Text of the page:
Annotate this Case

375 Mich. 383 (1965)

134 N.W.2d 713


Calendar No. 77, Docket No. 50,256.

Supreme Court of Michigan.

Decided May 10, 1965.

*386 Beagle, Benton & Hicks (C. Robert Beltz, of counsel) for plaintiff.

Patterson & Patterson and Barrett (Gerald G. White, of counsel) for defendant Bourrie.


Plaintiff's declaration of February 14, 1962, alleged defendant liquor licensees' liability under the Michigan dram shop act,[1] so-called, for the death of plaintiff's decedent. Plaintiff appeals as of right from grant of defendants' motions to dismiss filed after defendants had, by answer, denied liability.

On January 9, 1960, decedent allegedly was intoxicated when served alcoholic beverages by defendant bar owners. He was killed that evening when his car overturned as he was driving, admittedly negligently (speeding), in Genesee county. The aggravated intoxication was allegedly a proximate cause of the death.

The action was started on January 9, 1962, by praecipe and summons issued in the name of plaintiff as special administrator of the estate of decedent. The declaration, filed on February 14, 1962, was in *387 plaintiff's name as special administrator of the estate of decedent and as guardian of the estates of decedent's two minor children.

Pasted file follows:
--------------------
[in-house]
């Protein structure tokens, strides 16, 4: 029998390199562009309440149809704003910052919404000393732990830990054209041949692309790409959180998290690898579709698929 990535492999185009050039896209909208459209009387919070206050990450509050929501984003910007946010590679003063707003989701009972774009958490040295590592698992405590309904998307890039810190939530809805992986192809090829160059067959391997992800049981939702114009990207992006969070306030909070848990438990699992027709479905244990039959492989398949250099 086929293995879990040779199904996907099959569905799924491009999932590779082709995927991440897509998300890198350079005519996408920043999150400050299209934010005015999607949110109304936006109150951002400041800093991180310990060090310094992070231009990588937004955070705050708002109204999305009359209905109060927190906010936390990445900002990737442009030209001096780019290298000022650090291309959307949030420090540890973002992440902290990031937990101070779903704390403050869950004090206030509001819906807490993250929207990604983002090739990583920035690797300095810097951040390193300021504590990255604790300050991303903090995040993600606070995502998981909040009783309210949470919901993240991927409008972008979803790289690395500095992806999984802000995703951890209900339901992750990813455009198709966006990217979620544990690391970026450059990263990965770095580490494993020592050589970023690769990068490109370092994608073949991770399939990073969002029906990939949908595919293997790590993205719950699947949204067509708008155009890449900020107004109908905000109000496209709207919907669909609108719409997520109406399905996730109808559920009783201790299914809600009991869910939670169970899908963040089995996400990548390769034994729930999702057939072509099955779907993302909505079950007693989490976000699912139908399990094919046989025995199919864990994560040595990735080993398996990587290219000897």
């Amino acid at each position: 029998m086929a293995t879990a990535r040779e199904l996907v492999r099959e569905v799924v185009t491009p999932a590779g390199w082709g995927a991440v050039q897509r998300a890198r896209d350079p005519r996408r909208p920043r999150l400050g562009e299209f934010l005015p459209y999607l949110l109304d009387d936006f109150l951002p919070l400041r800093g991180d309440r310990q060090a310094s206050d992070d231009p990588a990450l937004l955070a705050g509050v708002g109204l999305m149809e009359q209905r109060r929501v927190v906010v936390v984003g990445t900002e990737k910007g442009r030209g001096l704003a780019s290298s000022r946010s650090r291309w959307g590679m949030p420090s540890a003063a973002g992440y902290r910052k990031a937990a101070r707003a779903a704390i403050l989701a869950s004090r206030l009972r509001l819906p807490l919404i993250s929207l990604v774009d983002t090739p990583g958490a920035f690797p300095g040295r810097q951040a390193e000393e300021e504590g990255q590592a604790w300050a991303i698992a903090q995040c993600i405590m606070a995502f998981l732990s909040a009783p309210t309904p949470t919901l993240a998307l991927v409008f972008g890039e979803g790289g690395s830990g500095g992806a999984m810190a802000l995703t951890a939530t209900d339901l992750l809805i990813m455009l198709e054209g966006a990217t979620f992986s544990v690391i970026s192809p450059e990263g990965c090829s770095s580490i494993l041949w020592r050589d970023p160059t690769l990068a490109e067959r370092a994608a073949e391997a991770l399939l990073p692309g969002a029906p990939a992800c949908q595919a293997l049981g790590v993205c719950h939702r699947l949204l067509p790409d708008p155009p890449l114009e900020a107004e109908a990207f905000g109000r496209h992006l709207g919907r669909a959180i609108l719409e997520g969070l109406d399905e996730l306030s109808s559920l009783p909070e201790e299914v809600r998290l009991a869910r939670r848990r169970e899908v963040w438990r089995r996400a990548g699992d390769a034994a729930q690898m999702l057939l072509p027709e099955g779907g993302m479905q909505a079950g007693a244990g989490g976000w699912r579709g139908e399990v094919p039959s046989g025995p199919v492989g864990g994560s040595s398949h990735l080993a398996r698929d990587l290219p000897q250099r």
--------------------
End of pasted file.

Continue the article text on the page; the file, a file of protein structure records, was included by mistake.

Two of the defendant bar owners separately moved to dismiss for failure to state a cause of action because decedent was not innocent of wrongdoing. The third joined verbally in these motions to dismiss. Defendants also filed motions to strike, one aimed at plaintiff's standing as guardian on grounds that praecipe and summons did not assert a claim by plaintiff in that capacity, and one aimed at the naming of the minor children on the multiple grounds of misjoinder of separate causes of action and invalidity because of failure to amend the summons. The first of this series of motions was filed April 3, 1962.

On April 5, 1962, plaintiff filed motion to amend the summons and praecipe to conform to the declaration.

All motions were argued April 9, 1962, and the matter was taken under advisement. The court did not issue and sign the order granting defendants' motions to dismiss until December 27, 1962, and it was not filed until January 10, 1963. On January 18, 1963, plaintiff filed claim of appeal.